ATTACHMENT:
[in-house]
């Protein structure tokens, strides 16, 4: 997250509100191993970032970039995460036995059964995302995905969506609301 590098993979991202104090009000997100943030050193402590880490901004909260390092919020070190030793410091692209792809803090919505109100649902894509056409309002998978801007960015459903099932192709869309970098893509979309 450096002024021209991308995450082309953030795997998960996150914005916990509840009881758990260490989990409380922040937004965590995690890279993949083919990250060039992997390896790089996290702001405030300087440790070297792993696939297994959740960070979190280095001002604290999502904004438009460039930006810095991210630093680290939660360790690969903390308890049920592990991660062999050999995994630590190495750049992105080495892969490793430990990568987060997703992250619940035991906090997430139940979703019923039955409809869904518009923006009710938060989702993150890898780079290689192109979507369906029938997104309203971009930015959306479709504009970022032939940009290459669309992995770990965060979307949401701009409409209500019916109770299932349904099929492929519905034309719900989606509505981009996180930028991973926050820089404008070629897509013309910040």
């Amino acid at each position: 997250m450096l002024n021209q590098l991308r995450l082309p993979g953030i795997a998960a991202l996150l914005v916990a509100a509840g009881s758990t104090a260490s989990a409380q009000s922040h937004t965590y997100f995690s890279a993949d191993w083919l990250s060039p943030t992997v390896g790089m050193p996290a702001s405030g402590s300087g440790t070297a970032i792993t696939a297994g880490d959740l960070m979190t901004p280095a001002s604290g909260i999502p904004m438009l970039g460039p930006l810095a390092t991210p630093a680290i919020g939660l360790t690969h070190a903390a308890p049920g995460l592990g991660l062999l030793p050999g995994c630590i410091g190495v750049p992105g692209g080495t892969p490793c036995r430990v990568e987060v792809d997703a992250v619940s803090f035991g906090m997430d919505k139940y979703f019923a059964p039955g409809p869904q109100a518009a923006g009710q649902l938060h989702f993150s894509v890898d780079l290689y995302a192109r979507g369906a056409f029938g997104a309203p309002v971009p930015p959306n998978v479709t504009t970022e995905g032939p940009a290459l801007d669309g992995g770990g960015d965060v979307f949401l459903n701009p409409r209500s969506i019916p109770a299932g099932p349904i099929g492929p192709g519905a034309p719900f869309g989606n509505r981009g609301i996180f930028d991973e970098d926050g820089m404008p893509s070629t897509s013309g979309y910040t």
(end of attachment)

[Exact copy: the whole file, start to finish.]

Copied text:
[in-house]
């Protein structure tokens, strides 16, 4: 997250509100191993970032970039995460036995059964995302995905969506609301 590098993979991202104090009000997100943030050193402590880490901004909260390092919020070190030793410091692209792809803090919505109100649902894509056409309002998978801007960015459903099932192709869309970098893509979309 450096002024021209991308995450082309953030795997998960996150914005916990509840009881758990260490989990409380922040937004965590995690890279993949083919990250060039992997390896790089996290702001405030300087440790070297792993696939297994959740960070979190280095001002604290999502904004438009460039930006810095991210630093680290939660360790690969903390308890049920592990991660062999050999995994630590190495750049992105080495892969490793430990990568987060997703992250619940035991906090997430139940979703019923039955409809869904518009923006009710938060989702993150890898780079290689192109979507369906029938997104309203971009930015959306479709504009970022032939940009290459669309992995770990965060979307949401701009409409209500019916109770299932349904099929492929519905034309719900989606509505981009996180930028991973926050820089404008070629897509013309910040």
């Amino acid at each position: 997250m450096l002024n021209q590098l991308r995450l082309p993979g953030i795997a998960a991202l996150l914005v916990a509100a509840g009881s758990t104090a260490s989990a409380q009000s922040h937004t965590y997100f995690s890279a993949d191993w083919l990250s060039p943030t992997v390896g790089m050193p996290a702001s405030g402590s300087g440790t070297a970032i792993t696939a297994g880490d959740l960070m979190t901004p280095a001002s604290g909260i999502p904004m438009l970039g460039p930006l810095a390092t991210p630093a680290i919020g939660l360790t690969h070190a903390a308890p049920g995460l592990g991660l062999l030793p050999g995994c630590i410091g190495v750049p992105g692209g080495t892969p490793c036995r430990v990568e987060v792809d997703a992250v619940s803090f035991g906090m997430d919505k139940y979703f019923a059964p039955g409809p869904q109100a518009a923006g009710q649902l938060h989702f993150s894509v890898d780079l290689y995302a192109r979507g369906a056409f029938g997104a309203p309002v971009p930015p959306n998978v479709t504009t970022e995905g032939p940009a290459l801007d669309g992995g770990g960015d965060v979307f949401l459903n701009p409409r209500s969506i019916p109770a299932g099932p349904i099929g492929p192709g519905a034309p719900f869309g989606n509505r981009g609301i996180f930028d991973e970098d926050g820089m404008p893509s070629t897509s013309g979309y910040t």